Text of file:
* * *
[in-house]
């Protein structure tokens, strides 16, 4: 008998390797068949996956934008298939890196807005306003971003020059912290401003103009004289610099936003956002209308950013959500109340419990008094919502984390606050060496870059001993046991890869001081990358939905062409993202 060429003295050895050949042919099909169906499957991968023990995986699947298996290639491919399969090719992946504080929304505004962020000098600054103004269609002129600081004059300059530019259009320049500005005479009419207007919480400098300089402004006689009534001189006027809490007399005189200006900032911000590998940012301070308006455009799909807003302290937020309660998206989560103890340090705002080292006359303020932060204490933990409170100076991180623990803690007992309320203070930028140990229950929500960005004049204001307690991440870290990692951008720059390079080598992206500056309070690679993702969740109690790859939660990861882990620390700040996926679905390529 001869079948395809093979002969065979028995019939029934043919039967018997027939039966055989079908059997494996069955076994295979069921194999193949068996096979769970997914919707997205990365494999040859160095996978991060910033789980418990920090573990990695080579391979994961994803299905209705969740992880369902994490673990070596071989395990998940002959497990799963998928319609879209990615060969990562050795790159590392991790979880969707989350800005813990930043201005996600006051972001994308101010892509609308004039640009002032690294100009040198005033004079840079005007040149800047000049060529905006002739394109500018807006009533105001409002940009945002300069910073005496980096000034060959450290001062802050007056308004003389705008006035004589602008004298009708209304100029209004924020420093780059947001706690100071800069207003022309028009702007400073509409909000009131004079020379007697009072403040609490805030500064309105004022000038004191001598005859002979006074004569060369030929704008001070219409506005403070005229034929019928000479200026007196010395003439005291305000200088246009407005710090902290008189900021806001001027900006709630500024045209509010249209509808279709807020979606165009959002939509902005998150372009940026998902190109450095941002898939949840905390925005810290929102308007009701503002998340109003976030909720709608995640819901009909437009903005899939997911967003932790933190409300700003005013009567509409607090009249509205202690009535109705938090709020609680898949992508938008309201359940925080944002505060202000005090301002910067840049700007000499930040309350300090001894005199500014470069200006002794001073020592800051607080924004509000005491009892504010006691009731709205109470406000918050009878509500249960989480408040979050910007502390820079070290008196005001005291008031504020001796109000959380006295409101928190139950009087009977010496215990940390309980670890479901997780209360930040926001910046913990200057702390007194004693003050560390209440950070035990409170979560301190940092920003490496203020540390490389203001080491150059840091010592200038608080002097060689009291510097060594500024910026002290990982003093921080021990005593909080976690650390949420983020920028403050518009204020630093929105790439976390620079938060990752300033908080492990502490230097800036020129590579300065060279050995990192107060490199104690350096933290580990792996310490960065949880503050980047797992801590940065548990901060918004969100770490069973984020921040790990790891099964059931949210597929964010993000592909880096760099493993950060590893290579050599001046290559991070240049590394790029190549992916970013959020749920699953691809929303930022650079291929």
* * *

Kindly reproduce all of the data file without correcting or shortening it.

[in-house]
């Protein structure tokens, strides 16, 4: 008998390797068949996956934008298939890196807005306003971003020059912290401003103009004289610099936003956002209308950013959500109340419990008094919502984390606050060496870059001993046991890869001081990358939905062409993202 060429003295050895050949042919099909169906499957991968023990995986699947298996290639491919399969090719992946504080929304505004962020000098600054103004269609002129600081004059300059530019259009320049500005005479009419207007919480400098300089402004006689009534001189006027809490007399005189200006900032911000590998940012301070308006455009799909807003302290937020309660998206989560103890340090705002080292006359303020932060204490933990409170100076991180623990803690007992309320203070930028140990229950929500960005004049204001307690991440870290990692951008720059390079080598992206500056309070690679993702969740109690790859939660990861882990620390700040996926679905390529 001869079948395809093979002969065979028995019939029934043919039967018997027939039966055989079908059997494996069955076994295979069921194999193949068996096979769970997914919707997205990365494999040859160095996978991060910033789980418990920090573990990695080579391979994961994803299905209705969740992880369902994490673990070596071989395990998940002959497990799963998928319609879209990615060969990562050795790159590392991790979880969707989350800005813990930043201005996600006051972001994308101010892509609308004039640009002032690294100009040198005033004079840079005007040149800047000049060529905006002739394109500018807006009533105001409002940009945002300069910073005496980096000034060959450290001062802050007056308004003389705008006035004589602008004298009708209304100029209004924020420093780059947001706690100071800069207003022309028009702007400073509409909000009131004079020379007697009072403040609490805030500064309105004022000038004191001598005859002979006074004569060369030929704008001070219409506005403070005229034929019928000479200026007196010395003439005291305000200088246009407005710090902290008189900021806001001027900006709630500024045209509010249209509808279709807020979606165009959002939509902005998150372009940026998902190109450095941002898939949840905390925005810290929102308007009701503002998340109003976030909720709608995640819901009909437009903005899939997911967003932790933190409300700003005013009567509409607090009249509205202690009535109705938090709020609680898949992508938008309201359940925080944002505060202000005090301002910067840049700007000499930040309350300090001894005199500014470069200006002794001073020592800051607080924004509000005491009892504010006691009731709205109470406000918050009878509500249960989480408040979050910007502390820079070290008196005001005291008031504020001796109000959380006295409101928190139950009087009977010496215990940390309980670890479901997780209360930040926001910046913990200057702390007194004693003050560390209440950070035990409170979560301190940092920003490496203020540390490389203001080491150059840091010592200038608080002097060689009291510097060594500024910026002290990982003093921080021990005593909080976690650390949420983020920028403050518009204020630093929105790439976390620079938060990752300033908080492990502490230097800036020129590579300065060279050995990192107060490199104690350096933290580990792996310490960065949880503050980047797992801590940065548990901060918004969100770490069973984020921040790990790891099964059931949210597929964010993000592909880096760099493993950060590893290579050599001046290559991070240049590394790029190549992916970013959020749920699953691809929303930022650079291929």